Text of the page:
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Coffee Lake quads - HT?

Yuriman

Diamond Member
Jun 25, 2004
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I haven't kept up with releases as well in the last few months as I have historically, and I'm trying to catch up. Here's where I'm at:

After poking around for bit on google and looking through threads on here, it looks like CFL is desktop only (for now?), and that Intel is still calling 8th gen mobile "Kaby Lake", though Intel is moving mobile i5's and i7's from 2+HT to 4+HT. From this I suppose that the 8th gen mobile i5's and i7's, are still using 14nm+ rather than CFL's ++, otherwise they'd be CFL.

Right now Coffee Lake for desktop exists as 6+HT, 6, and 4 core variants... which leads me to wonder, do the CFL quads even have the physical circuitry to allow HT? Is there any indication Intel has a 4+HT CFL CPU in the works? It seems odd to me that a feature might be included in a die, which is seen in literally no production CPUs using that die.

Additionally, I gather that Cannon Lake, Intel's first 10nm CPU, will be mobile only. What comes next? I haven't yet found any slides which show anything explicitly.
 

LTC8K6

Lifer
Mar 10, 2004
28,523
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I would guess that there would be little performance difference between a 4C/8T CL chip and the 6C/6T CL chip, so it's redundant.
 

jpiniero

Diamond Member
Oct 1, 2010
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It's possible the desktop T models will be 4C8T but we will have to see. Possibly some mobile models too.

Next for desktop looks like more Coffee Lake; with higher core counts and that's it. The i7 would be 8C16T.
 

dullard

Elite Member
May 21, 2001
22,208
625
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I would guess that there would be little performance difference between a 4C/8T CL chip and the 6C/6T CL chip, so it's redundant.
Exactly. 4C/8T vs 6C/6T is a difficult marketing and consumer education difference. 4C/8T will usually perform about the same as a 5C/5T chip. But not always. Sometimes, it will be far better than that. So, which chip do you charge more for? Which chip do you suggest goes into each segment (budget, middle, premium, etc).

Having features for the sake of having features is not always good for the company, especially when there is a nearly equivalent part already for sale.
 

Yuriman

Diamond Member
Jun 25, 2004
5,528
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I understand a 4c8t and 6c/6t chip would step on each others' toes, but since it doesn't appear Intel is or will be selling any 4c8t chips based on that die, is the actual silicon there for hyperthreading? I mean, the quads are not harvested 6c dies, are they? Or are they?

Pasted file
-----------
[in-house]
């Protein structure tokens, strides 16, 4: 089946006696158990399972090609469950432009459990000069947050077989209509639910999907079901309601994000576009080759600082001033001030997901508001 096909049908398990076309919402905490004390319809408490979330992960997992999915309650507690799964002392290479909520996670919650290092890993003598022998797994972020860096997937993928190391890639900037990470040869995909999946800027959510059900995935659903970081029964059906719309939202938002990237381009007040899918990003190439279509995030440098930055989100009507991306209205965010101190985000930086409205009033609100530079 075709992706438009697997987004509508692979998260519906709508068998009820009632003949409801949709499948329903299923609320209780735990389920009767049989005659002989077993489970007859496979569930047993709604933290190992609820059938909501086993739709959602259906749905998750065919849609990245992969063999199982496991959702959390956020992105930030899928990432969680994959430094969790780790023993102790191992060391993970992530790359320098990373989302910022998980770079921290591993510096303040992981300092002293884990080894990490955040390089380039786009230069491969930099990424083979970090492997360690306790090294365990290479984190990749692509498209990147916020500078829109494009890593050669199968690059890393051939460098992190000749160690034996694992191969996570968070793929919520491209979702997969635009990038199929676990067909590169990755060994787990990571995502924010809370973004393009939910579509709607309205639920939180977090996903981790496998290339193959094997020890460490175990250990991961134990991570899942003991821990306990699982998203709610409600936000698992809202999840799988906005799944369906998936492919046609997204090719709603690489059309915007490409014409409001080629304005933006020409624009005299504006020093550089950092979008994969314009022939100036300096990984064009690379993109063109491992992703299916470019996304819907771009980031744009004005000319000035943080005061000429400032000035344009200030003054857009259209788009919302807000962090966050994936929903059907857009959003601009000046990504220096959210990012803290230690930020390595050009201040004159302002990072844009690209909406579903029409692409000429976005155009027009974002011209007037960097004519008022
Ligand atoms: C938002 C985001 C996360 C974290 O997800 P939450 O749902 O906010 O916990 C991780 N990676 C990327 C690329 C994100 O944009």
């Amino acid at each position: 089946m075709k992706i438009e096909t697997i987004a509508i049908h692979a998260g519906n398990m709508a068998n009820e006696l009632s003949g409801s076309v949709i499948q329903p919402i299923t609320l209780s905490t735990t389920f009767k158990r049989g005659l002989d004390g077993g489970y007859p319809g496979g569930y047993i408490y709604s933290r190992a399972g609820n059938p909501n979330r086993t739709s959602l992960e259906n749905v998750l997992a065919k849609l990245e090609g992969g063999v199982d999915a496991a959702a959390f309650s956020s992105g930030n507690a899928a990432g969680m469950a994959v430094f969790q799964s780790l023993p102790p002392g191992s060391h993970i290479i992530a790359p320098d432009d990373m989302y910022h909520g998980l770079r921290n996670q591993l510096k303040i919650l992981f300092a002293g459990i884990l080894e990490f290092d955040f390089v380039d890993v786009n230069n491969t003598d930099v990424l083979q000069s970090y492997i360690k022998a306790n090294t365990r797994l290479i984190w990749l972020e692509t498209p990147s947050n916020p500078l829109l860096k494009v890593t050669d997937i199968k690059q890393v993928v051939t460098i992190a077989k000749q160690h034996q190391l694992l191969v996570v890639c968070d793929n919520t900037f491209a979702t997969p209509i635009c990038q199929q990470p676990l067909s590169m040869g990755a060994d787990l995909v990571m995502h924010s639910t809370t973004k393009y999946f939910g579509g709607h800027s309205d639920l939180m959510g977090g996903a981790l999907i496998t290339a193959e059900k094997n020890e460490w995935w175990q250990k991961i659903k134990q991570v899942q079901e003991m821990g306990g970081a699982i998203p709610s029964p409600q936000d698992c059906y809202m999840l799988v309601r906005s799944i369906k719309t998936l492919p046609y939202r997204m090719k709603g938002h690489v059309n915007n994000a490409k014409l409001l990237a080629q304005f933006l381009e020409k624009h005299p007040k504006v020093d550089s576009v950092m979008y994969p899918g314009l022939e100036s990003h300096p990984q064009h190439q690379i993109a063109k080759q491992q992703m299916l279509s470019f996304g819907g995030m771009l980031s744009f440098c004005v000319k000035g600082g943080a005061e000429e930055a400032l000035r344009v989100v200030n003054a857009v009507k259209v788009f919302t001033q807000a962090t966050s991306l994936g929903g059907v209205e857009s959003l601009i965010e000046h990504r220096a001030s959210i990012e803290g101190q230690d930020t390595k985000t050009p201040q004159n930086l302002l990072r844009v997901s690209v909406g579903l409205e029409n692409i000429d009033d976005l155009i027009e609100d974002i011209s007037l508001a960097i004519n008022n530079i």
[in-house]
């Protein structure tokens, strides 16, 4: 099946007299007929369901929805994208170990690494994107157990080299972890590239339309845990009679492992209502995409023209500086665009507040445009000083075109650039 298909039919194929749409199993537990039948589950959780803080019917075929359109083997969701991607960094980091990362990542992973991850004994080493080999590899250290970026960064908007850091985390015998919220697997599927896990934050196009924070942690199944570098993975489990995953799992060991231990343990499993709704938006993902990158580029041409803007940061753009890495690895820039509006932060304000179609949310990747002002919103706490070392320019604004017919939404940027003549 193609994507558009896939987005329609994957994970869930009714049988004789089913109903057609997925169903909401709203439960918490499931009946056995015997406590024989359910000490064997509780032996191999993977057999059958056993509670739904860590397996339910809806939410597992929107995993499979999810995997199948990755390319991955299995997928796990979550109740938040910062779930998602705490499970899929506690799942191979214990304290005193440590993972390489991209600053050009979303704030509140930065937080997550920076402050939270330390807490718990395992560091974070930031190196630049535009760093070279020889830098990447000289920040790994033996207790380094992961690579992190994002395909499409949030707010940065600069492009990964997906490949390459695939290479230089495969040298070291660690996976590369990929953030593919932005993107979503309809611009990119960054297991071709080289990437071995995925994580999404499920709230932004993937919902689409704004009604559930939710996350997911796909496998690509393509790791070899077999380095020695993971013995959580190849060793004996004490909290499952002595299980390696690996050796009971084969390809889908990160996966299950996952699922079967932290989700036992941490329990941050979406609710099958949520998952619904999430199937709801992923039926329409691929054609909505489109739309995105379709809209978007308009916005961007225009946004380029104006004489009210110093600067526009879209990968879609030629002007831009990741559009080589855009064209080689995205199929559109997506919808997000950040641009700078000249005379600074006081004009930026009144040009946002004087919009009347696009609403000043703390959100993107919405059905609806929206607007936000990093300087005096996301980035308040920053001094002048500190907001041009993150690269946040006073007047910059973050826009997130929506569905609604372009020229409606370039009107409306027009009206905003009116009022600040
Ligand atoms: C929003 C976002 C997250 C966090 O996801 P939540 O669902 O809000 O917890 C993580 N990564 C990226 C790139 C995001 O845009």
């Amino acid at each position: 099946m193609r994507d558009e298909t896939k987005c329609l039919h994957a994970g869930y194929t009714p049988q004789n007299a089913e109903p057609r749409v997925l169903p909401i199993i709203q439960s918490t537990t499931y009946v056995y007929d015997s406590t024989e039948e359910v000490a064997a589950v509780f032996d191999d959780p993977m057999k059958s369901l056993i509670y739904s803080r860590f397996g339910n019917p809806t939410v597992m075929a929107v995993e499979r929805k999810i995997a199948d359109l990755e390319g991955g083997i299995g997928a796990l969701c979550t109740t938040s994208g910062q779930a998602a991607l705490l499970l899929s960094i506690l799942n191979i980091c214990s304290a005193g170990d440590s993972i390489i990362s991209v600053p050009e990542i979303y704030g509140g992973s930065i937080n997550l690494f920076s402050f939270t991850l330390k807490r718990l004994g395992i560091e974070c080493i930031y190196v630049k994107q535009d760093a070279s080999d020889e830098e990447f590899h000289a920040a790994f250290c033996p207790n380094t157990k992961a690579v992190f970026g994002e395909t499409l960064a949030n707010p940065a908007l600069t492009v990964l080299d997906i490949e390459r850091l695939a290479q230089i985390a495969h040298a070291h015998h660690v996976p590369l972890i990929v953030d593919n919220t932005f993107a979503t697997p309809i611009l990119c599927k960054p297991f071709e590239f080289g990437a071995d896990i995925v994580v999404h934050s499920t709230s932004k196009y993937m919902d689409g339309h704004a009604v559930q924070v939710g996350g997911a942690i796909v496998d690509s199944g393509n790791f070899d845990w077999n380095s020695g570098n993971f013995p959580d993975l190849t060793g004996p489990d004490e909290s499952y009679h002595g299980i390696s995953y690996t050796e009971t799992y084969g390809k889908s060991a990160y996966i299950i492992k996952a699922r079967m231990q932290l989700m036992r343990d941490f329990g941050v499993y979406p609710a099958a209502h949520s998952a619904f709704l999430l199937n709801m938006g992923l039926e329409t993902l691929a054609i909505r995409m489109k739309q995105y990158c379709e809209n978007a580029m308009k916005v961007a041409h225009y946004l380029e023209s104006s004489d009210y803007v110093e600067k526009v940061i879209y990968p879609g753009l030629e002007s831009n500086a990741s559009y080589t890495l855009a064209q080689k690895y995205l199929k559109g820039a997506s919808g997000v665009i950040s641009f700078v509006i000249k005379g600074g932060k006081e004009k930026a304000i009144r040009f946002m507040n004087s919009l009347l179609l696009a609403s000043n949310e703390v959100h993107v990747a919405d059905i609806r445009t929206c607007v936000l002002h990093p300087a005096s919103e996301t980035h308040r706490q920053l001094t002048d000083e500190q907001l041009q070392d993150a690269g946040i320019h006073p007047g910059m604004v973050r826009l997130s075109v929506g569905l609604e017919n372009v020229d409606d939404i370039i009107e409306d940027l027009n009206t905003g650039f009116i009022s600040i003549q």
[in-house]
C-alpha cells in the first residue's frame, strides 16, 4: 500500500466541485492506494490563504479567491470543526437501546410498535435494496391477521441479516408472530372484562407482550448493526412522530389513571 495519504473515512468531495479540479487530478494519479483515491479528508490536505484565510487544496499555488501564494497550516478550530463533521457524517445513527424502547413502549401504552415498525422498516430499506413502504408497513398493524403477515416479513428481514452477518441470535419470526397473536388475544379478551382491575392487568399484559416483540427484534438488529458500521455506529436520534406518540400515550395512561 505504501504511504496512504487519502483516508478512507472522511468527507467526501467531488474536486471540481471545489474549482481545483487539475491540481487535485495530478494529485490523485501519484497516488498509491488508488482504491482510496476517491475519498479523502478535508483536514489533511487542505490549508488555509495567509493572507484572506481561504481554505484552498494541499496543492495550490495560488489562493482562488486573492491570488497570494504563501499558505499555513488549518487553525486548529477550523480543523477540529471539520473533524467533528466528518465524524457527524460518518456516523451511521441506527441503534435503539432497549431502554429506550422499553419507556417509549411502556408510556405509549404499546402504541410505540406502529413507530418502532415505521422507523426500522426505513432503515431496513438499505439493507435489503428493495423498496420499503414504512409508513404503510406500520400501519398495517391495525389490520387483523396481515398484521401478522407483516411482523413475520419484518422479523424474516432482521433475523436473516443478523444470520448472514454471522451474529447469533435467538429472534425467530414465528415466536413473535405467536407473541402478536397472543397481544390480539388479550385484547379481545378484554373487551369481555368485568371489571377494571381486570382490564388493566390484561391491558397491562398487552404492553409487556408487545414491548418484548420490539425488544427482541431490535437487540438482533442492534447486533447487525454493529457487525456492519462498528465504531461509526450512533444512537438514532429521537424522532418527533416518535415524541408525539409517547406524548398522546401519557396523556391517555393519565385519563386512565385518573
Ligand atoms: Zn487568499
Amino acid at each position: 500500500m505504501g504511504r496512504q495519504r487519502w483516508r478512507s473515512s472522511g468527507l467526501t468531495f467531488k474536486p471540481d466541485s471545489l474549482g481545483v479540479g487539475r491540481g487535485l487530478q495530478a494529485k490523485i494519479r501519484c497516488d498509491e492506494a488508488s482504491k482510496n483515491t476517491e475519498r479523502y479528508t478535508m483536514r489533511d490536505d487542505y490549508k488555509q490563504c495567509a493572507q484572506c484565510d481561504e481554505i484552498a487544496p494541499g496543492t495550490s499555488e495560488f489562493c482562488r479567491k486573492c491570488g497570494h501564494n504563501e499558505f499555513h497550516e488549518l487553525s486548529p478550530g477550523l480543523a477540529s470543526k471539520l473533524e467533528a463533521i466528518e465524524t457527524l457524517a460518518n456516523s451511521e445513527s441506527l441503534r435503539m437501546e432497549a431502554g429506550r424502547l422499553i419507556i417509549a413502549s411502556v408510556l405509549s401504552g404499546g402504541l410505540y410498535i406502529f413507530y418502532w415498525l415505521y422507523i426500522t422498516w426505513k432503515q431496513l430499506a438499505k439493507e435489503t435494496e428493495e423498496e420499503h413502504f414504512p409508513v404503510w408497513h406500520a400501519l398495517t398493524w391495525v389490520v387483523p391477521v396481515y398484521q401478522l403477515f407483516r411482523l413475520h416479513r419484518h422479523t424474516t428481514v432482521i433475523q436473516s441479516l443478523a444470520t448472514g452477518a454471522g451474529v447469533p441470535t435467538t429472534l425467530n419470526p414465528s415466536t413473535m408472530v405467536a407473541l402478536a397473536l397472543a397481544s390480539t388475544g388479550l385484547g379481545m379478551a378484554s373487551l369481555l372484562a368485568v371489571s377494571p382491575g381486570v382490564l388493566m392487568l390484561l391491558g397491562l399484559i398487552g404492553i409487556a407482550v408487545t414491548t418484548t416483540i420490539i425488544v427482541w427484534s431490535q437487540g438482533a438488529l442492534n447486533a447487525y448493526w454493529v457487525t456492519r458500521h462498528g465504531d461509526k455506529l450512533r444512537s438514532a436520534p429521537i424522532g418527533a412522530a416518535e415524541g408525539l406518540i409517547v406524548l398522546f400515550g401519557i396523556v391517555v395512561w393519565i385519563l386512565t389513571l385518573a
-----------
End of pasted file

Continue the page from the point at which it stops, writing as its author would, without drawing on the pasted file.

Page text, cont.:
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VirtualLarry

Lifer
Aug 25, 2001
45,459
4,030
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I'm personally convinced that the i3-8100 and i3-8350K 4C/4T are simply Kaby Lake 4C dies, and do contain HyperThreading, even if it does seem like a waste that it's not enabled on any of the 4C CFL SKUs.
 

Yuriman

Diamond Member
Jun 25, 2004
5,528
140
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I'm personally convinced that the i3-8100 and i3-8350K 4C/4T are simply Kaby Lake 4C dies, and do contain HyperThreading, even if it does seem like a waste that it's not enabled on any of the 4C CFL SKUs.
While this would make sense from a cost perspective, this would mean they're not built on the same process as the 6c variants? And, the changes to the iGPU are strictly software/firmware? And the changes to pinout/socket can be done entirely on the substrate?
 

LTC8K6

Lifer
Mar 10, 2004
28,523
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While this would make sense from a cost perspective, this would mean they're not built on the same process as the 6c variants? And, the changes to the iGPU are strictly software/firmware? And the changes to pinout/socket can be done entirely on the substrate?
The IGP is identical to KL as far as I know. They just changed the name.

Keep in mind the 4C KL-X chips as well, as far as using a different socket with the same core.
 

firewolfsm

Golden Member
Oct 16, 2005